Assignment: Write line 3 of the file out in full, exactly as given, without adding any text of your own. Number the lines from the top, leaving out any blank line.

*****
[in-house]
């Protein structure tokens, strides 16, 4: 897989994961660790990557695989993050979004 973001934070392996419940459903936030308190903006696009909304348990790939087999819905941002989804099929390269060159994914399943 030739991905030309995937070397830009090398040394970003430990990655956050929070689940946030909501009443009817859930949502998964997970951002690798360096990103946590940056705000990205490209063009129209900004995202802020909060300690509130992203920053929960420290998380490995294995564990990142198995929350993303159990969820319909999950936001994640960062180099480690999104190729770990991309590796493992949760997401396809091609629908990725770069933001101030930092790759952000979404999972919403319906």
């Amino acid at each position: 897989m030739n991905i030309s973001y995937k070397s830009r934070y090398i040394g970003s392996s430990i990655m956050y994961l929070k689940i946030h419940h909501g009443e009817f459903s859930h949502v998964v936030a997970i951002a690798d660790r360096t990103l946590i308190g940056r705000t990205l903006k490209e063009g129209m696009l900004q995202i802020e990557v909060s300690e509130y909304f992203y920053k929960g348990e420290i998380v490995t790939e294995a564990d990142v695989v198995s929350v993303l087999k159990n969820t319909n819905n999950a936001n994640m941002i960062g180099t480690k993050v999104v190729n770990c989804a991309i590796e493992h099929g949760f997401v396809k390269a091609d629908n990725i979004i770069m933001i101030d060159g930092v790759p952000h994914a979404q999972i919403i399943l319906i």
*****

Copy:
């Amino acid at each position: 897989m030739n991905i030309s973001y995937k070397s830009r934070y090398i040394g970003s392996s430990i990655m956050y994961l929070k689940i946030h419940h909501g009443e009817f459903s859930h949502v998964v936030a997970i951002a690798d660790r360096t990103l946590i308190g940056r705000t990205l903006k490209e063009g129209m696009l900004q995202i802020e990557v909060s300690e509130y909304f992203y920053k929960g348990e420290i998380v490995t790939e294995a564990d990142v695989v198995s929350v993303l087999k159990n969820t319909n819905n999950a936001n994640m941002i960062g180099t480690k993050v999104v190729n770990c989804a991309i590796e493992h099929g949760f997401v396809k390269a091609d629908n990725i979004i770069m933001i101030d060159g930092v790759p952000h994914a979404q999972i919403i399943l319906i």